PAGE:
On Briefs January 28, 2016.
M. Corbett, Esq., Law Office of Dawn M. Corbett, PA,
Ellsworth, for appellant father.
T. Mills, Attorney General, and Meghan Szylvian, Asst. Atty.
Gen., Office of the Attorney General, Augusta, for appellee
Department of Health and Human Services.
ALEXANDER, MEAD, GORMAN, JABAR, and HUMPHREY, JJ.
[¶1] The father of Daphne appeals from
a judgment of the District Court (Ellsworth, Mallonee,
J. ) terminating his parental rights pursuant to 22
M.R.S. § 4055(1)(A)(1)(a) and (B)(2) (2015). The father
argues that the court impermissibly based its decision
terminating his parental rights on his incarceration.
Additionally, the father argues that the Department of Health
and Human Services failed to make a meaningful effort at
reunifying the father with the child.
[¶2] Because the court properly considered
the length of the father's unavailability due to
incarceration in determining whether he is able to take
responsibility for the child within a time reasonably
calculated to meet the child's particular needs, and
because the court was not required to make a separate finding
regarding the extent of the Department's reunification
efforts, so long as it had an adequate basis for its finding
of parental unfitness, we affirm the judgment.
[¶3] The court found the following facts by
clear and convincing evidence, which are supported by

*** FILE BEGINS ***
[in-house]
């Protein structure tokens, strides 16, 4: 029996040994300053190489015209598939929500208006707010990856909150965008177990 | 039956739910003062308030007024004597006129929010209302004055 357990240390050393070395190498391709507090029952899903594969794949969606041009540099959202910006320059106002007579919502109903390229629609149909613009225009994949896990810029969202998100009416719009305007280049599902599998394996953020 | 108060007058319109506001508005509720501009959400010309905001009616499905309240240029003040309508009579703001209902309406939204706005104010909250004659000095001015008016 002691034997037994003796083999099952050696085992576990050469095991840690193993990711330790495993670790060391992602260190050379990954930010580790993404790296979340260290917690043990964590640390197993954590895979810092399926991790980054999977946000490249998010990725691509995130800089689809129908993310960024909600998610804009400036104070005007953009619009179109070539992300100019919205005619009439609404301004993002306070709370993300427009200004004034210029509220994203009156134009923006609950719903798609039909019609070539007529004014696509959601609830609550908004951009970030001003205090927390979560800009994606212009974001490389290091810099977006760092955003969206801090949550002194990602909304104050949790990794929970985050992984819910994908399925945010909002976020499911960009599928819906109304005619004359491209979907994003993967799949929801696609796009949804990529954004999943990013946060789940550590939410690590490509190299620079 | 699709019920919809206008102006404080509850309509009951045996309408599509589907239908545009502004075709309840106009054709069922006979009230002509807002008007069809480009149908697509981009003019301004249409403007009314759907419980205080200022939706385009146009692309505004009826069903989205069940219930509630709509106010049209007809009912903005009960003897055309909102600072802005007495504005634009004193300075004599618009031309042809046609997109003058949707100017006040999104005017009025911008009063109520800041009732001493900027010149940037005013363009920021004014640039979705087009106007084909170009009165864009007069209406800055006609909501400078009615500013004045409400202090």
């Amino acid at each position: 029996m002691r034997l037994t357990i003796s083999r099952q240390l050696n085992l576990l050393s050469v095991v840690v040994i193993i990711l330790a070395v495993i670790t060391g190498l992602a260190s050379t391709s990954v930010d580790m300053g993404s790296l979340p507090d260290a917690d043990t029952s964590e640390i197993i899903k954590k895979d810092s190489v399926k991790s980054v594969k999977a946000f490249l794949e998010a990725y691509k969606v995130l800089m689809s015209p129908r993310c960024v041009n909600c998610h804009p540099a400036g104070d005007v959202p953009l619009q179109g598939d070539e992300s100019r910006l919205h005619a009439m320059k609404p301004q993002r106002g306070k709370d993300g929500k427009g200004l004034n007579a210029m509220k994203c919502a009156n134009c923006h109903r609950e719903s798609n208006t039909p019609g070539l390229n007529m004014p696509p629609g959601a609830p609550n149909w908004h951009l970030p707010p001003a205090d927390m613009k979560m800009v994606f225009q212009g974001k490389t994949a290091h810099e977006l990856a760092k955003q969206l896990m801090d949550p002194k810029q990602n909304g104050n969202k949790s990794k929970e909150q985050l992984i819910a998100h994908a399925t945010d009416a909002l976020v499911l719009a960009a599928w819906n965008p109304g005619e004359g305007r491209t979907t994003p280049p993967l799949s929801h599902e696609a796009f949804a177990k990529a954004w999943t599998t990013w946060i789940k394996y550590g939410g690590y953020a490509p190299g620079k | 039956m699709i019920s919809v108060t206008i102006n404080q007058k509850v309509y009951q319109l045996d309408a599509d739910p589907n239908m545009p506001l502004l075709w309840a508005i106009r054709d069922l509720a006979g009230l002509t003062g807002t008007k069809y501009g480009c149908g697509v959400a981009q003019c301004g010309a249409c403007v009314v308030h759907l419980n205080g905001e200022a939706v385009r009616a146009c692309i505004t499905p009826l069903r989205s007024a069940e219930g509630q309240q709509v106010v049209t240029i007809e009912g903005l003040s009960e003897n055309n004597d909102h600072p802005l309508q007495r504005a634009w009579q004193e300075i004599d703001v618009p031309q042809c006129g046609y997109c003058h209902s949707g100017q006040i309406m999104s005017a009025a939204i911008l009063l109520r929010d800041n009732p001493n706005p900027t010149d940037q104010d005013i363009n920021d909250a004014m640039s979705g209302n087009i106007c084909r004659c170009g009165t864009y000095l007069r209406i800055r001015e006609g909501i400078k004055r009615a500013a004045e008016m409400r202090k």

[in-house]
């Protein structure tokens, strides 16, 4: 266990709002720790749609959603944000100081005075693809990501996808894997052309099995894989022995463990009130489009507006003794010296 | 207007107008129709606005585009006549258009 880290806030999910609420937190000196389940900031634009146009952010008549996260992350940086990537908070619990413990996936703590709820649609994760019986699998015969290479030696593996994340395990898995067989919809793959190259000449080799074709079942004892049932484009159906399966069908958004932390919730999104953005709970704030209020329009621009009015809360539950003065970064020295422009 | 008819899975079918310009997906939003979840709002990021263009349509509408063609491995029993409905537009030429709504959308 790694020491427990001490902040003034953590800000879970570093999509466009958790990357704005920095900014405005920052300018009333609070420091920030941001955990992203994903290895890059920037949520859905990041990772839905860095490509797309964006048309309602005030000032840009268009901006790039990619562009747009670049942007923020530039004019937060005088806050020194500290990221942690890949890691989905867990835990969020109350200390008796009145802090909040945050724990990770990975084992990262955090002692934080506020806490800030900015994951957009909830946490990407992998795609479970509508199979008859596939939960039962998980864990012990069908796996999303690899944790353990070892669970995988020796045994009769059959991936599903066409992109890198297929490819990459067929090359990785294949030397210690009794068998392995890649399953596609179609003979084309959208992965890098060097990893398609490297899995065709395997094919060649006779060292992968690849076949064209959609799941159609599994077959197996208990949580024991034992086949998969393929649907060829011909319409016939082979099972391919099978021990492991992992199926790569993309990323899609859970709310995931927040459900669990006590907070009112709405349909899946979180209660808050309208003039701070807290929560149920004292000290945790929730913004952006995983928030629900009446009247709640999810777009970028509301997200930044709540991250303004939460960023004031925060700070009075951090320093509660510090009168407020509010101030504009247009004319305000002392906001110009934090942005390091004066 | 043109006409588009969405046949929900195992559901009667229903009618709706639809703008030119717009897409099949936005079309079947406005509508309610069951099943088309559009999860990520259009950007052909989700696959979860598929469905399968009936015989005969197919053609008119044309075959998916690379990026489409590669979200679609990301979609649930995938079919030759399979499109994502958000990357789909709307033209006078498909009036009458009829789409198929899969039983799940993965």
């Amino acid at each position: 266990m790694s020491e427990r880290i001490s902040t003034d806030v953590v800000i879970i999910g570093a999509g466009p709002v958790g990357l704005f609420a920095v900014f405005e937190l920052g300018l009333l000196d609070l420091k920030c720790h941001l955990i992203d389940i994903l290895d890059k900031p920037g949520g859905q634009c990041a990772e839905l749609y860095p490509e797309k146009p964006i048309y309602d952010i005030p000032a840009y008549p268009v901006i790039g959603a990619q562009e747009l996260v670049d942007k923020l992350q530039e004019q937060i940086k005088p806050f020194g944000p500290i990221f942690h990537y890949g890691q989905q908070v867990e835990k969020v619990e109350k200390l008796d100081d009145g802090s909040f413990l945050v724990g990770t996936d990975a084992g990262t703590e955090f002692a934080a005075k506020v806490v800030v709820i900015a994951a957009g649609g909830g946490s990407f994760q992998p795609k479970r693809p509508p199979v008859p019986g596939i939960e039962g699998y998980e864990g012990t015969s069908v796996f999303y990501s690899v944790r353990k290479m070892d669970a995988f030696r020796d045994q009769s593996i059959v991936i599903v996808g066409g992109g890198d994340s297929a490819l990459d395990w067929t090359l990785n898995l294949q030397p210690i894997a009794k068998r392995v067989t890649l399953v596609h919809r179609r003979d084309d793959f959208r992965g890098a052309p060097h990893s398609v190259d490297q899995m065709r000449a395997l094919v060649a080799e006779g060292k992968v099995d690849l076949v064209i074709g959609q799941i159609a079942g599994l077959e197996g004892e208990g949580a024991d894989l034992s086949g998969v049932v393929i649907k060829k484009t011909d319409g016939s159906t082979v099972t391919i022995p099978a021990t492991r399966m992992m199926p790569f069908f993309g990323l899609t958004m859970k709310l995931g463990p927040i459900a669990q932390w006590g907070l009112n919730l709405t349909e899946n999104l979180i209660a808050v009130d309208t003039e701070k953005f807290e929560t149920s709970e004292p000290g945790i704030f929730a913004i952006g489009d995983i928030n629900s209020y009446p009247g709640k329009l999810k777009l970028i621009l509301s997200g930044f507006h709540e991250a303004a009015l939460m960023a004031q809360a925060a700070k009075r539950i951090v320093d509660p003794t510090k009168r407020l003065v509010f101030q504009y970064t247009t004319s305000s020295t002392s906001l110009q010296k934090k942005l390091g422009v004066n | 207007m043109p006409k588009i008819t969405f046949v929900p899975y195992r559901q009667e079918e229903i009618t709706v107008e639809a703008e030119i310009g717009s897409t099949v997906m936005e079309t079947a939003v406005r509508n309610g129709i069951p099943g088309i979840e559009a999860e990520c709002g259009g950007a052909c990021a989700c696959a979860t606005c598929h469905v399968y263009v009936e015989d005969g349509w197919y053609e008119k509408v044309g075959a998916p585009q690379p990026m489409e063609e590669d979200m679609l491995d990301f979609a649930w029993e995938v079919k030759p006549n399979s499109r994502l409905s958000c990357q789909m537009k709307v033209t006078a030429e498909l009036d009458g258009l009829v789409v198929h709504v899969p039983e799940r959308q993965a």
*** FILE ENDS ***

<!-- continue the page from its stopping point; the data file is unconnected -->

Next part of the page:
competent record evidence. See In re M.S.,
2014 ME 54, ¶ 13, 90 A.3d 443. The father is
incarcerated. His earliest possible date of release is in
October 2016, approximately fifteen months after the
court's July 2015 hearing. Addressing the father's
incarceration, the court found: " In prison, [the
father] has taken classes and participated in services to
overcome his own problems--in particular his substance
abuse--and to develop skill and insight as a parent."
The father " presented himself in court as thoughtful
and realistic. He loves his daughter, wants what is best for
her, and is willing to work to provide it."
[¶4] The child's play therapist opined
that the child's play therapy indicates that she "
has suffered some form of trauma in her life,"
and she " has a particular, immediate need for stability
and permanency." The therapist further recommended that
" to maintain her in long-term foster care would be
harmful to her." The child is in a pre-adoptive foster
placement, with foster parents who " are able to provide
for all of [the child]'s needs, particularly those
implicated by events in [the child]'s play therapy
[¶5] The father's brief on appeal argues
that " [p]rior to the Department's involvement"
he was " a typical devoted, full-time parent raising his
child in a loving home." The Department's
involvement in the child's life began in July 2013. At
that time, the child, then a little over a year old, was
hospitalized after she ingested a strip of
Suboxone while in her father's care. The
father was prescribed Suboxone at the time. Neither of the
child's parents could provide any explanation for how
their child could have accessed or been given the
[¶6] Shortly after the child ingested the
Suboxone, the father was removed from the home pursuant to a
Department safety plan. About two months later, the father
was arrested for drug trafficking and operating after license
revocation. He remained incarcerated throughout the
[¶7] We review the court's factual
findings for clear error, evaluated pursuant to the clear and
convincing evidence standard of proof. In ...